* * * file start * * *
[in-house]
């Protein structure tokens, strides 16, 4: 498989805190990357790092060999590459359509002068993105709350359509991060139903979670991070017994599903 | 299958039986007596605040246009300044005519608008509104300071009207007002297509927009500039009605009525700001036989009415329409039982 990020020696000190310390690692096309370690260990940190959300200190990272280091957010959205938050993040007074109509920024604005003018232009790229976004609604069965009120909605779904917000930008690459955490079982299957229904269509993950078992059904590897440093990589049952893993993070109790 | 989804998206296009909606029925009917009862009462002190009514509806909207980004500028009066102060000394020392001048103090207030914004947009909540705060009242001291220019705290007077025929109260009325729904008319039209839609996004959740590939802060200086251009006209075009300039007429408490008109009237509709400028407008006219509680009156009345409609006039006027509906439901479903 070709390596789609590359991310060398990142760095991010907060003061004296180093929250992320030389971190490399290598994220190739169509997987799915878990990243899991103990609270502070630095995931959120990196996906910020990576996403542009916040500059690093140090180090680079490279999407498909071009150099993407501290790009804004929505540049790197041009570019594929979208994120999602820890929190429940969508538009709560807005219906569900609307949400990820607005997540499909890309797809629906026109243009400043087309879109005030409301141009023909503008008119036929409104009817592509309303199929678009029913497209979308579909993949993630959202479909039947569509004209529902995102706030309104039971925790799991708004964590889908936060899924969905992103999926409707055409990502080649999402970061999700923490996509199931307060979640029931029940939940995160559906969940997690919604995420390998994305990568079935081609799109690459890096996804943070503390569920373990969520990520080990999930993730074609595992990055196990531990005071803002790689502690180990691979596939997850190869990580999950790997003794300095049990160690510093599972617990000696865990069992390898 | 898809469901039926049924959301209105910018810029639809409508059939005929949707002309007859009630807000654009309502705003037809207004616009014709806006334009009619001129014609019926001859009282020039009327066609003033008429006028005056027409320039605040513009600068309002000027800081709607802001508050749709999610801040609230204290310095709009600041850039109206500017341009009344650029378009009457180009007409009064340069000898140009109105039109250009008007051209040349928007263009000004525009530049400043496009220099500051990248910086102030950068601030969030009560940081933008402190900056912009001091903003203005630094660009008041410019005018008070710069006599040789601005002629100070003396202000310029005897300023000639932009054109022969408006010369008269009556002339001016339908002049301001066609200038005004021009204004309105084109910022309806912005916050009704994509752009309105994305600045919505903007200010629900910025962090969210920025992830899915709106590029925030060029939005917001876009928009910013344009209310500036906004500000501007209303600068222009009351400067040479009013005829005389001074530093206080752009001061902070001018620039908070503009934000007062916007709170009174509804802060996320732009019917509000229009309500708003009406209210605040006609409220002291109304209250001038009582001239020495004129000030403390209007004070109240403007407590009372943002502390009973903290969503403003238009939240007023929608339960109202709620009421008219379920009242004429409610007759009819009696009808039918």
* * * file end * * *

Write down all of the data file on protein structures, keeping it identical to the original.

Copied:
[in-house]
């Protein structure tokens, strides 16, 4: 498989805190990357790092060999590459359509002068993105709350359509991060139903979670991070017994599903 | 299958039986007596605040246009300044005519608008509104300071009207007002297509927009500039009605009525700001036989009415329409039982 990020020696000190310390690692096309370690260990940190959300200190990272280091957010959205938050993040007074109509920024604005003018232009790229976004609604069965009120909605779904917000930008690459955490079982299957229904269509993950078992059904590897440093990589049952893993993070109790 | 989804998206296009909606029925009917009862009462002190009514509806909207980004500028009066102060000394020392001048103090207030914004947009909540705060009242001291220019705290007077025929109260009325729904008319039209839609996004959740590939802060200086251009006209075009300039007429408490008109009237509709400028407008006219509680009156009345409609006039006027509906439901479903 070709390596789609590359991310060398990142760095991010907060003061004296180093929250992320030389971190490399290598994220190739169509997987799915878990990243899991103990609270502070630095995931959120990196996906910020990576996403542009916040500059690093140090180090680079490279999407498909071009150099993407501290790009804004929505540049790197041009570019594929979208994120999602820890929190429940969508538009709560807005219906569900609307949400990820607005997540499909890309797809629906026109243009400043087309879109005030409301141009023909503008008119036929409104009817592509309303199929678009029913497209979308579909993949993630959202479909039947569509004209529902995102706030309104039971925790799991708004964590889908936060899924969905992103999926409707055409990502080649999402970061999700923490996509199931307060979640029931029940939940995160559906969940997690919604995420390998994305990568079935081609799109690459890096996804943070503390569920373990969520990520080990999930993730074609595992990055196990531990005071803002790689502690180990691979596939997850190869990580999950790997003794300095049990160690510093599972617990000696865990069992390898 | 898809469901039926049924959301209105910018810029639809409508059939005929949707002309007859009630807000654009309502705003037809207004616009014709806006334009009619001129014609019926001859009282020039009327066609003033008429006028005056027409320039605040513009600068309002000027800081709607802001508050749709999610801040609230204290310095709009600041850039109206500017341009009344650029378009009457180009007409009064340069000898140009109105039109250009008007051209040349928007263009000004525009530049400043496009220099500051990248910086102030950068601030969030009560940081933008402190900056912009001091903003203005630094660009008041410019005018008070710069006599040789601005002629100070003396202000310029005897300023000639932009054109022969408006010369008269009556002339001016339908002049301001066609200038005004021009204004309105084109910022309806912005916050009704994509752009309105994305600045919505903007200010629900910025962090969210920025992830899915709106590029925030060029939005917001876009928009910013344009209310500036906004500000501007209303600068222009009351400067040479009013005829005389001074530093206080752009001061902070001018620039908070503009934000007062916007709170009174509804802060996320732009019917509000229009309500708003009406209210605040006609409220002291109304209250001038009582001239020495004129000030403390209007004070109240403007407590009372943002502390009973903290969503403003238009939240007023929608339960109202709620009421008219379920009242004429409610007759009819009696009808039918």